In the November 2005 issue of The E-Writing Bulletin, Leslie O’Flahavan and Marilynne Rudick give pointers on writing for the web.
1. The authors caution against “bland, cliched mission statements which web visitors rarely read. Instead, O’Flavahan and Rudick suggest making the About Us pages clear and specific because “visitors care more about what your company can do and what you believe in.”
2. While PDF’s are all right if the content will always be printed and read as hard copy, O’Flavahan and Rudick say they should be avoided for the following reasons:
- PDF’s are slow to load and clumsy to scroll through.
- PDF’s are rarely hyperlinked to related content at the site.
- PDF page numbers get messed up.
- Reading in Adobe’s browser within your web browser can be irritating.
3. Don’t just say “Click here,” tell visitors where the link is leading them and what they’ll find when they get there. Examples: Click here to learn more about; Click here to pay on-line; Click here for answers to FAQ’s
4. Proofreading shows you care. Run spell check. “Errors make even good content look bad.”
5. Be concise. Avoid using three words when one word will do. The authors cite a wordy passage from the Future of Family Medicine site and transformed it into a concise 35-word paragraph.
The original 80-word version: “In the increasingly fragmented world of health care, one thing remains constant: Family physicians are dedicated to treating the whole person. Family medicine’s cornerstone is an ongoing, personal patient-physician relationship focusing on integrated care. Unlike other specialties that are limited to a particular organ, disease, age or sex, family medicine integrates care for patients of both genders across the full spectrum of ages within the context of community and advocates for the patient in an increasingly complex health care system.”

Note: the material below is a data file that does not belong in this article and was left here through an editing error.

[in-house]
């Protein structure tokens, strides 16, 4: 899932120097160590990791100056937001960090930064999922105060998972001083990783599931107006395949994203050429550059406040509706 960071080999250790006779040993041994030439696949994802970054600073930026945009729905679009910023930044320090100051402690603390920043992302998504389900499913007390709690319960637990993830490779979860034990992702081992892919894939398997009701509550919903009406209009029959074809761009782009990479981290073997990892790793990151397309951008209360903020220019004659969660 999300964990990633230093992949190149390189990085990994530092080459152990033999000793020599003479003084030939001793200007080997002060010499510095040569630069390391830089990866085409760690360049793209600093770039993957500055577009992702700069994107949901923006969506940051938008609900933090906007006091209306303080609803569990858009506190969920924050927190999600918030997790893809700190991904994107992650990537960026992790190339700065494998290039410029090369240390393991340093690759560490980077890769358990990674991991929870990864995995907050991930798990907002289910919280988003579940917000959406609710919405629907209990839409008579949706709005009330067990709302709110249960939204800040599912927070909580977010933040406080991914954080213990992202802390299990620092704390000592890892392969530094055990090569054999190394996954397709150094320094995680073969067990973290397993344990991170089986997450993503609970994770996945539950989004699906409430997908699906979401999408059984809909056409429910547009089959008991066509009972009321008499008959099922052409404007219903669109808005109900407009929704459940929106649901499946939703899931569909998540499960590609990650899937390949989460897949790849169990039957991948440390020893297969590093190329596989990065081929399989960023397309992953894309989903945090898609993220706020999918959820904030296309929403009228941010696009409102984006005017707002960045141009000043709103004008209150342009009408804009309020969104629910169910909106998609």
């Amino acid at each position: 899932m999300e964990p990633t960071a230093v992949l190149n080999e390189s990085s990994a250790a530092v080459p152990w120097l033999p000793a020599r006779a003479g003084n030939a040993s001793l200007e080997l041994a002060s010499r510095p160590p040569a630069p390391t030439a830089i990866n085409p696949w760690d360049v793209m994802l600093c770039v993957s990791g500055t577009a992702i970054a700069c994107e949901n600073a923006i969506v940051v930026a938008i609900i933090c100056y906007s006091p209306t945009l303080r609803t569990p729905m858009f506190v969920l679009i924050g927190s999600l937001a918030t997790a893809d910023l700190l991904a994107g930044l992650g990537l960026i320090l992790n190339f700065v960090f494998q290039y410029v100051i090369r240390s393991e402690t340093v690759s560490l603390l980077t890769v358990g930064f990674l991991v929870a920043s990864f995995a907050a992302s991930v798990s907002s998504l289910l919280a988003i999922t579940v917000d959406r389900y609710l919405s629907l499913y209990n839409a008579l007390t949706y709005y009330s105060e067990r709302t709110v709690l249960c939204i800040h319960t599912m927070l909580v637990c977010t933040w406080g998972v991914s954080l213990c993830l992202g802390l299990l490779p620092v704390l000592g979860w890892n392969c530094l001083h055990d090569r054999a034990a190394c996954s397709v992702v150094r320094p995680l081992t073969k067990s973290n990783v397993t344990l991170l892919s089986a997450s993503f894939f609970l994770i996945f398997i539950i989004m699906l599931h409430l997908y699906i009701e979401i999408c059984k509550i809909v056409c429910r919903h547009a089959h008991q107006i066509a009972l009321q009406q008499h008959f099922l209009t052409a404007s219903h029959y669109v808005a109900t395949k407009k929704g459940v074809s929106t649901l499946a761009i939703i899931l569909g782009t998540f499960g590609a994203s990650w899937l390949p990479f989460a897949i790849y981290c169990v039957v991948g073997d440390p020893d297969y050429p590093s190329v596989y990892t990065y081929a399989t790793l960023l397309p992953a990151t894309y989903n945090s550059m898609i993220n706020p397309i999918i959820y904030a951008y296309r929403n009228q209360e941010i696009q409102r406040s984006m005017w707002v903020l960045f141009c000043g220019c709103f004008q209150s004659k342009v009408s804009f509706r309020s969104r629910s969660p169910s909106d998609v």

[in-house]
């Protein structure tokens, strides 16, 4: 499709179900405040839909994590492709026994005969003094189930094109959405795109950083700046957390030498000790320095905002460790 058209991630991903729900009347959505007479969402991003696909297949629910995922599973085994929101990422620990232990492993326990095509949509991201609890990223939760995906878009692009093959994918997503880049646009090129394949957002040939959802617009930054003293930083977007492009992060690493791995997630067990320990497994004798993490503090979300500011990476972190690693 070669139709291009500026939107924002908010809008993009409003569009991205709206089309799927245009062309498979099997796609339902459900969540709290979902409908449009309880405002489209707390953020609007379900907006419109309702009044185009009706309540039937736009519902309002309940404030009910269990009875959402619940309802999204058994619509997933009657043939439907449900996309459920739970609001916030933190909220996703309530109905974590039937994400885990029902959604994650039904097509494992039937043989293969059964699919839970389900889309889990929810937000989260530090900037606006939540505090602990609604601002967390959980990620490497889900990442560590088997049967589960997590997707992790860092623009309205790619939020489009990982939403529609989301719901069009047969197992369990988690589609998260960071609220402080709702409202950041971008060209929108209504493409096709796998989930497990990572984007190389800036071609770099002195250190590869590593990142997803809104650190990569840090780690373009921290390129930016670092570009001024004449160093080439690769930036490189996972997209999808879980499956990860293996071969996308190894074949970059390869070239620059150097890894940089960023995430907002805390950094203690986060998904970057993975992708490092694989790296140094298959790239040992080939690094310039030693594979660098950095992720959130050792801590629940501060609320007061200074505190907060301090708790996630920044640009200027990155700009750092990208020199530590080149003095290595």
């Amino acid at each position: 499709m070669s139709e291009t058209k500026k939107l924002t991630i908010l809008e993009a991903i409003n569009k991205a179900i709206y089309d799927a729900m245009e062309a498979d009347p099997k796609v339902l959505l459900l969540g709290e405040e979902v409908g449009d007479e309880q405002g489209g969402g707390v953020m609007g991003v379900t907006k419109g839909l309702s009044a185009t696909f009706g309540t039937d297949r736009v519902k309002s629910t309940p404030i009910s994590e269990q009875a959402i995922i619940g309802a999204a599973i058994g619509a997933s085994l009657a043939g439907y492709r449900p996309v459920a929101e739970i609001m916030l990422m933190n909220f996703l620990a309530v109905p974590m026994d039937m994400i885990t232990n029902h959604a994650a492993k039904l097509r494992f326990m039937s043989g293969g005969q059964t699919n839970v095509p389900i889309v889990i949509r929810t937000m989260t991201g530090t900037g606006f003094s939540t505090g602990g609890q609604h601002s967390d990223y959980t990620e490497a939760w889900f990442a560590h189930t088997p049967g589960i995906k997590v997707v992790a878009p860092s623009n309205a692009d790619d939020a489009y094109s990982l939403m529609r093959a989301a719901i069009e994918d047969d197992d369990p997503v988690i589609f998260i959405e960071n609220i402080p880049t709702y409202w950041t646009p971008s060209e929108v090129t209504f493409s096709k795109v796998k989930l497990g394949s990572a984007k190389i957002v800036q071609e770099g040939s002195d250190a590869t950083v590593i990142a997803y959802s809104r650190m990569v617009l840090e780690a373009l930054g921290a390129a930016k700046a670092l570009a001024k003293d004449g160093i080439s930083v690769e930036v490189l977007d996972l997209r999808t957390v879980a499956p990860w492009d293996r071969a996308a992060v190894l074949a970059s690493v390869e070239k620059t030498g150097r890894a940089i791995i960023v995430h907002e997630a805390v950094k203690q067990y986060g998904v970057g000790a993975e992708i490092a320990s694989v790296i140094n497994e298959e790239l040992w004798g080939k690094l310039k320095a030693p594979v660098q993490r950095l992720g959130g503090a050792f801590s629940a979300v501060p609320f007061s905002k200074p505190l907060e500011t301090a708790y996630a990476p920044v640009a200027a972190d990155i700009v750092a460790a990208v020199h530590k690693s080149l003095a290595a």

The 35-word rewrite: “Family physicians treat the whole person. Family medicine’s cornerstone is a personal patient-physician relationship; the focus is on integrated care. Unlike other specialties, family medicine cares and advocates for patients regardless of gender or age.”
6. Avoid text effects that make text move, scroll or disappear. Words are easier to read when still.
7. Avoid fluff. Use concrete language. If you can’t avoid it, link abstractions (e.g., implementation and innovation) to case studies full of specific information.
8. Page design must support, not fight, the content. The page design oath admonishes us to “do no harm to written content.”
9. Use headings. Headings help readers scan content before reading the whole piece. They also help readers find the paragraphs they want to read.